The art of sculpting dates back to about 40,000 years ago and is one of the most prominent artistic forms of human ideas and expression. Be it Michelangelo’s David or Auguste Rodin’s ‘The Thinker,’ some of the most exquisite sculptures have been carved out of a singular medium, using a technique known as subtractive sculpture.
Subtractive sculpture refers to the school of sculpting that starts with a singular piece of medium and involves removing material until a desired form is reached. In simpler terms, the sculptor carves and chips away at the material until the finished form takes shape.
Subtractive sculpture is the oldest form of sculpture known to man, and is one of sculptures most common forms. Keep reading to find out how subtractive sculpture works, what materials are commonly used, and to see some beautiful examples of subtractive sculpture in the world today.
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How does the Subtractive Process work?
When beginning a sculpture using the subtractive process, an artist will start with a solid block of material, and begin slowly chipping away at the material until a form takes shape.
The subtractive process can be used to sculpt two basic kinds of sculptures, a freestanding sculpture or a relief sculpture. With a freestanding sculpture, the artist can create a sculpture that can be viewed from every angle. These sculptures are also called ‘sculpture in the round’ because they can be walked around and observed from every direction.
The second type of sculpture that can be created using subtractive techniques are relief sculptures. Relief sculptures combine two-dimensional and three-dimensional worlds to make dynamic pieces of art. In this type of sculpture, either the subject of the artwork or the background of the artwork is raised in comparison to each other to give a 3D effect. These sculptures are only meant to be viewed from specific angles.
What materials are used in Subtractive Sculpture?
Subtractive sculptures use various materials. These commonly include wood, stone, and clay, but can even be created from innovative mediums like a stick of butter! Stones like marble, alabaster, basalt, gypsum, granite and soapstone are often used to create a wide plethora of sculptures, from the smallest of pieces to the most colossal of statues and figures.
Marble is widely used in these sculptures for its moderate hardness and lustrous texture on the outside. However, any medium that can be easily carved, chiseled or sanded can be used to make subtractive sculptures. For instance, wood is a great medium that allows for easy and quick carving. It also gives the sculpture an earthy look when polished.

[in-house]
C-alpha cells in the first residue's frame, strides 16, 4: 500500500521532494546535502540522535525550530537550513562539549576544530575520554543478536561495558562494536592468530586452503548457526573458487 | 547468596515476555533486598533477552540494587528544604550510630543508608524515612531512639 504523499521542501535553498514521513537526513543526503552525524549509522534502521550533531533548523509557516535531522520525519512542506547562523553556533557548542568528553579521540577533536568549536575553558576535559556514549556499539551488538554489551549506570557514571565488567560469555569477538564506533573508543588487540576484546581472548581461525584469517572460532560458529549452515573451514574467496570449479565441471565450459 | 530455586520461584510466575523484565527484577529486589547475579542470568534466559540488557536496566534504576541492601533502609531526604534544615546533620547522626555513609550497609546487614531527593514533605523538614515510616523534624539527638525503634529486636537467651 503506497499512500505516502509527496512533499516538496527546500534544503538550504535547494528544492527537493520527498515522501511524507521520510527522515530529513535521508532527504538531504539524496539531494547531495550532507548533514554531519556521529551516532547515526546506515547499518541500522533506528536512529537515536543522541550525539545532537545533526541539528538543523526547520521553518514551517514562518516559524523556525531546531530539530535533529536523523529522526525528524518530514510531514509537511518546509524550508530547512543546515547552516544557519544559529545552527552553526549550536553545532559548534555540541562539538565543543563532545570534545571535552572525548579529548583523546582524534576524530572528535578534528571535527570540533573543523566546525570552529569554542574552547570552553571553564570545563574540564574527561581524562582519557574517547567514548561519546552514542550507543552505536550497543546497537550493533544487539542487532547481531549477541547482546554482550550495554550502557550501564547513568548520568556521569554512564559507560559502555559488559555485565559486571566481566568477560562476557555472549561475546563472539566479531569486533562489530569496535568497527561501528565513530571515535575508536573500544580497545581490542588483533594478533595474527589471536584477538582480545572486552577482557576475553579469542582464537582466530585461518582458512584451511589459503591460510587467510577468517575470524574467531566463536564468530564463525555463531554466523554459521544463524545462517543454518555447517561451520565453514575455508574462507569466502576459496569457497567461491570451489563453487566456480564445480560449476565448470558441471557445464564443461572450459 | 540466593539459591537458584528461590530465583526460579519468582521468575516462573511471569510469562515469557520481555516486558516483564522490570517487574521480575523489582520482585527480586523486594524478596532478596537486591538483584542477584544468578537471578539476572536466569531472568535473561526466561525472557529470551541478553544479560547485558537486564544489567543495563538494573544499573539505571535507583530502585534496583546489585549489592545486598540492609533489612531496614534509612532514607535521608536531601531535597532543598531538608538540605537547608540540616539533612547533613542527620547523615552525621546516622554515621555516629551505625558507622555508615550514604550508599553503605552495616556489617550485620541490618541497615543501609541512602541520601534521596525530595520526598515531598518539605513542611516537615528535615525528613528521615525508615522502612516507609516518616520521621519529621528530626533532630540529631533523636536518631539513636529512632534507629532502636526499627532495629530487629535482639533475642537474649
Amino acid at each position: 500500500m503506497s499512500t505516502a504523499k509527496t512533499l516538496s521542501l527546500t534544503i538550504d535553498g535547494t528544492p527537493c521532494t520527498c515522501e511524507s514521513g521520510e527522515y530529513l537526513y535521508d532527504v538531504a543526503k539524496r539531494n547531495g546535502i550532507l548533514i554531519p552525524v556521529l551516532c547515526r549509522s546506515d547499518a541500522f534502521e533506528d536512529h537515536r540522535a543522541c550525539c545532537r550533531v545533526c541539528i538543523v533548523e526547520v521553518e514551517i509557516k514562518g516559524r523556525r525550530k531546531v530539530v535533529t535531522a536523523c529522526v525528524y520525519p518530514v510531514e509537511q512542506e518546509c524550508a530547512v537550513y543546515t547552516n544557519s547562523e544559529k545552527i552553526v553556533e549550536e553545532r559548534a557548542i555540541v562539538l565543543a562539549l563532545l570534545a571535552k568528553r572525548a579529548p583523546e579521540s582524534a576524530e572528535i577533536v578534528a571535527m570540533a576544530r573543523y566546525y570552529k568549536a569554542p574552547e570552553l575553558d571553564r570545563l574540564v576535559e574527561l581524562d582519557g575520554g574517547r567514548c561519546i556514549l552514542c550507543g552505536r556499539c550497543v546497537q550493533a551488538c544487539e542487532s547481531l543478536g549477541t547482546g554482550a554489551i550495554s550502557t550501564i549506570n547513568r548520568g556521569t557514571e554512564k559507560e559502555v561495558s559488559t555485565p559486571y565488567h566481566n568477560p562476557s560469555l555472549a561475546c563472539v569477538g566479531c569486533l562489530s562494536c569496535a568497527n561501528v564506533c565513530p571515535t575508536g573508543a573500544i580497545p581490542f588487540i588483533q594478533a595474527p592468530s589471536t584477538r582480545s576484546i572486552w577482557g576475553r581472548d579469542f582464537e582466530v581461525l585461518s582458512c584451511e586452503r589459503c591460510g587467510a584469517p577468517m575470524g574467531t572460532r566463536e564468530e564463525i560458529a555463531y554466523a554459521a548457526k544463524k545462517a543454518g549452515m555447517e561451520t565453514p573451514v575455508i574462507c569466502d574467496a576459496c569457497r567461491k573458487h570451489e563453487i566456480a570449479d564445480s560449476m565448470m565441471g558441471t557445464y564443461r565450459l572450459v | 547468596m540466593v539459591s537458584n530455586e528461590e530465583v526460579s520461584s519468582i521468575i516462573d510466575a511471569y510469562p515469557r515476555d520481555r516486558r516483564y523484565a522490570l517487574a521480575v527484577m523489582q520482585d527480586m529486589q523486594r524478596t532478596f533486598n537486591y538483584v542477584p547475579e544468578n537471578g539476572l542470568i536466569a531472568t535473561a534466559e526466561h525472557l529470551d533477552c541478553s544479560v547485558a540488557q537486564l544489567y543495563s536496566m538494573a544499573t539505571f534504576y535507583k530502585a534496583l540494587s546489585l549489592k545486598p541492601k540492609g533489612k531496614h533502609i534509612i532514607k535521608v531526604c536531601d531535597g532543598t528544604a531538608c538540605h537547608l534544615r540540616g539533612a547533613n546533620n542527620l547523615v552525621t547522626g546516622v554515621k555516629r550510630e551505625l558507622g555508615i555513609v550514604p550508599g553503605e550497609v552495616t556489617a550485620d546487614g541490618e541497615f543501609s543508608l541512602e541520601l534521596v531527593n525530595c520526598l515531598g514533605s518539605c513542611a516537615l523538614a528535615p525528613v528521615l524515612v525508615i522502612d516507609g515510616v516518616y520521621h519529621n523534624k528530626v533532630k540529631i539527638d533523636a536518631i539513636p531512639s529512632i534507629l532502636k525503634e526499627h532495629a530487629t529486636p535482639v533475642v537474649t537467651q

So how do the artists make these sculptural masterpieces happen?
When it comes to the subtractive process, there is almost no room for mistakes. Every small chip and cut counts and contributes to the overall splendor of the sculpture. That is why artists use an array of tools and implements to make the procedure accurate and the result immaculate.
The artists begin by marking an outline on all of the faces of the material block. They then start carving and use calipers to ensure the perfect measurements for their artwork. Historically, many sculptures have used nails to measure angles, and make sure that the dimensions of the piece are correct.
Conventional artists adhere to the traditional hand-held tools like saws, chisels, calipers and sgraffito tools (Amazon) to make the artworks. However, the modern school of sculpting uses cutting-edge tools like automatic saws, rotating blades, and sanding machines among others.
An artist using a set of chisels (Amazon) to carve a piece from wood.
Most artists of the bygone times used interesting methods to ensure accuracy and detail in their sculptures. Donatello is famous for his subtractive relief sculptures and used to study his sculptures beforehand with model wax statues. He would carefully examine these model wax figurines and would try to emulate the detail and beauty in his original finished sculptures.
Michelangelo, who famously believed that there was a splendid statue waiting to be revealed inside every block of marble, used to draw intricate and detailed sketches of his projects from different angles. He would then study these sketches and produce some of the best sculptures the world has ever seen.
Examples of Subtractive Sculptures
Some of the world’s greatest monuments are examples of subtractive sculptures. The well-known Mount Rushmore is one of the grandest sculptures made by using the subtractive process. The mountain was shaped using dynamite and manual chiseling until the desired effect was achieved. It is an amazing display of human civilization.
The amazing statues of David and Pieta serve as exemplary results of the oldest form of sculpture and truly portray the artistic genius of Michelangelo.
Subtractive sculpture was also behind the creation of the world’s biggest monolithic statue of Lord Bahubali, the Gommateshwara in India. This mammoth statue was carved and chiseled out of a single granite rock. Made in 983 AD, it still stands the test of time.
Even the Hawaiian and South Pacific Tiki statues you see around are made by carving wood and stone. They symbolize deities of the Maori tribe and are very interesting to look at.
Subtractive sculpture is well represented in the world of sculpture in terms of practitioners and acclaimed art. The art of removing material to create a finished work has been one of the most common sculpture forms and continues to be so today.